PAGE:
Tug McGraw — who once showed up to a March 17 exhibition game with his Phillies uniform dyed green — is famously responsible for introducing St. Patrick’s Day to Phillies spring training, which later spread across Major League Baseball.
McGraw broke into the big leagues with the Mets on April 18, 1965, when he was just 20 years old. He had a respectable rookie campaign, tossing 97.2 innings with a 3.32 ERA (106 ERA+). He tossed his last game of his rookie campaign on Sept. 22, 1965, and the very next day he reported to Parris Island to fulfill his military service obligation. He would serve six years as a reserve rifleman, or as he proudly called himself “a trained killer.”
PHOTO GALLERY: Baseball celebrates St. Patrick's Day
On July 31, 1969, the 55-44 (.556) Mets sat in third place in the National League, 6.5 games back of the first place Cubs. The Mets — later be dubbed the Amazin’ Mets — went on a tear, finishing the season with a 45-18 (.714) record to claim first place. McGraw was an instrumental bullpen piece for the Mets, giving up just two earned runs in his final 19 games (38 innings – 0.47 ERA). The Mets would go on to win the 1969 World Series, but unfortunately for McGraw, he never appeared in a game. Despite this, McGraw looked back on 1969 fondly, saying, “Everything changed for me in 1969, the year we turned out to be goddamned amazing, all right.
McGraw fortified himself as a staple in the Mets bullpen from 1970-72, tossing 307.2 innings with a 2.16 ERA (165 ERA+). And then in 1973, McGraw coined his renowned battle cry, “Ya Gotta Believe!” as he helped lead a Mets team that was sub-.500 as late as September 20th to the National League Pennant. After a heartbreaking loss in the 1973 World Series to the Athletics, Tug struggled mightily in 1974, setting a National League ‘record’ by surrendering four grand-slams in a season.
McGraw began his ‘second career’ with the Phillies in 1975, putting his rough 1974 campaign behind him. He finished his first season in Philadelphia with a 2.50 ERA (126 ERA+). From 1976-78, McGraw coupled with Ron Reed mastered a bullpen that helped the Phillies to three straight first place finishes, though they never made it to the World Series. After three consecutive years of playoff disappointment, the Phillies struggled in 1979 — finishing just fourth in the National League — and so did McGraw, posting a 5.16 ERA (74 ERA+).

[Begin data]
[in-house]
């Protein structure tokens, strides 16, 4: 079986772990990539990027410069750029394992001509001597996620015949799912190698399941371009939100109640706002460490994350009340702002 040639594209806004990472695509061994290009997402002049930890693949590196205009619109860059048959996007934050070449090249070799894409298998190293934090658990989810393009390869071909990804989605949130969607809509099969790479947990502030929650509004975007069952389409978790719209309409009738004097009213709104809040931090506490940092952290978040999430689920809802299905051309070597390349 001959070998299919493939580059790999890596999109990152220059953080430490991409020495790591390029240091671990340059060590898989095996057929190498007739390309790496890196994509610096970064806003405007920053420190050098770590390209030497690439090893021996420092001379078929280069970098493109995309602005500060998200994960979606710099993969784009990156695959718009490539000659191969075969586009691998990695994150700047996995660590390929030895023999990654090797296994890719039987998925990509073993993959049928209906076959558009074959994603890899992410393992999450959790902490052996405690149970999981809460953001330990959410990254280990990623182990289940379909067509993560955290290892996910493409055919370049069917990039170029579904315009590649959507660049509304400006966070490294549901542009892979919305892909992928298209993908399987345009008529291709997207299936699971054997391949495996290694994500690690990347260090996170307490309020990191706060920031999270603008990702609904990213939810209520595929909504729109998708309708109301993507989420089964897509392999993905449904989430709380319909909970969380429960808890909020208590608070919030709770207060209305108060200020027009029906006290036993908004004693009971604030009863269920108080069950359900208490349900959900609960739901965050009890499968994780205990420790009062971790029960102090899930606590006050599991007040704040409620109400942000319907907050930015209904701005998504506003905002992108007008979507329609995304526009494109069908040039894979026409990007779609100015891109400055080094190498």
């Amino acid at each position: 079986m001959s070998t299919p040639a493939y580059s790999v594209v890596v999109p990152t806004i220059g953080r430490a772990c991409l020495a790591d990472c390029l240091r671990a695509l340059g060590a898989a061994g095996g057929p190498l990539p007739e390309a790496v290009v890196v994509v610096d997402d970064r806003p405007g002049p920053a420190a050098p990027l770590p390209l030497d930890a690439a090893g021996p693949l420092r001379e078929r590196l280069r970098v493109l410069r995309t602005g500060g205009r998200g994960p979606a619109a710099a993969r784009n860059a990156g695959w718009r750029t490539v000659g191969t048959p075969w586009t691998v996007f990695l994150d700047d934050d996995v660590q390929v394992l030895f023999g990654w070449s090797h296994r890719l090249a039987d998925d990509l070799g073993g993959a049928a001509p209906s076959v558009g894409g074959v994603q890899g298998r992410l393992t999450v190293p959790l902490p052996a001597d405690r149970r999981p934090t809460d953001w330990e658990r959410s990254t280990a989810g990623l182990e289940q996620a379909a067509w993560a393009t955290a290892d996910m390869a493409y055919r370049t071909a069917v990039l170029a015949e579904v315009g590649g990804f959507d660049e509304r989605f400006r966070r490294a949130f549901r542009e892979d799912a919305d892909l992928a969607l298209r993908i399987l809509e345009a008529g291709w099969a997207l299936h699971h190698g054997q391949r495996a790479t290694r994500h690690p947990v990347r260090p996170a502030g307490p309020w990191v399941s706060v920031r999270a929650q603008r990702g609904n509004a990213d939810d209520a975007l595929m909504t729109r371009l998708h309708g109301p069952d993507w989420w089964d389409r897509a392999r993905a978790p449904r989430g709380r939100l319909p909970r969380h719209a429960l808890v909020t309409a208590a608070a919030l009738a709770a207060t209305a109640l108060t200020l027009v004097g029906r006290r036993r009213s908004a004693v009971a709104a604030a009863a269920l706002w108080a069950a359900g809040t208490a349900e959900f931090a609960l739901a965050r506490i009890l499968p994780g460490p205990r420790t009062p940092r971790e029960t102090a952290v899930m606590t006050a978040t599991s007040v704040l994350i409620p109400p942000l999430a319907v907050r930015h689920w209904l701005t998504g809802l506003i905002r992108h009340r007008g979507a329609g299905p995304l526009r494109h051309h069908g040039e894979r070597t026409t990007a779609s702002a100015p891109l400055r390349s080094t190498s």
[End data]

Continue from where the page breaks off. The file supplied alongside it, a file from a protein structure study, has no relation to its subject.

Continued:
In 1980, the team founded as the Quakers in 1883 won its first ever World Series. They were led in large part by their closer, McGraw. McGraw finished fifth in Cy Young Award voting with 20 saves and a 1.46 ERA in 92.1 innings that season. He fittingly made the final out of the clinching game of the Phillies' first World Championship, striking out Willie Wilson with the bases loaded — claiming his status as the storied franchise’s greatest folk hero as he iconically jumped with both arms in the air celebrating the long awaited victory.
McGraw’s heroic efforts were awarded with four year, $1.5 million deal, which he signed in December 1980. When Tug was asked how he would spend his newfound wealth, he responded, "Ninety percent I'll spend on good times, women, and Irish Whiskey. The other 10 percent I'll probably waste." Tug pitched well over the course of his contract, but never quite returned his 1980 glory. He would retire on Valentine’s Day in 1985, which he felt was appropriate, stating, “I’ve had a love affair with baseball…the game stole my heart and I was never a jilted suitor.”
McGraw was a rare breed, loved by Phillies and Mets fans alike. He was inducted into the Mets Hall of Fame in 1993 and was granted membership on the Phillies Wall of Fame in 1999. McGraw was serving as a special instructor for the Phillies in Spring of 2003, but on March 12, 2003, just five days before Tug’s favorite day, he fell ill. He was hospitalized with a brain tumor that would prove to be cancerous and malignant. Tug was given three weeks to live.
McGraw took to his cancer treatment with the same intensity he had on the mound, with the same confidence he has a Marine. More incredible than the Amazin’ Mets of 1969, baring down with greater intensity than when he faced Willie Wilson with two outs and the bases loaded in the bottom of the ninth, the stubborn Irishman turned three weeks into ten brilliant months of life – time he used not to sulk in his own misfortune, rather to spread his eternal message of optimism, “Ya Gotta Believe.”
Tug McGraw died on Jan. 4, 2004, but his never-say-die attitude lives on in the hearts of Phillies and Mets fans — one of their very few common bonds. On this St. Patrick’s Day I choose to honor Tug the way he spent his favorite holiday — with baseball in green jerseys, beer and Irish Whiskey, and a personal day off tomorrow.
Sporting News contributor Ryan Spaeder is the creator and owner/operator of the popular Twitter account Ace of MLB Stats (@aceballstats ).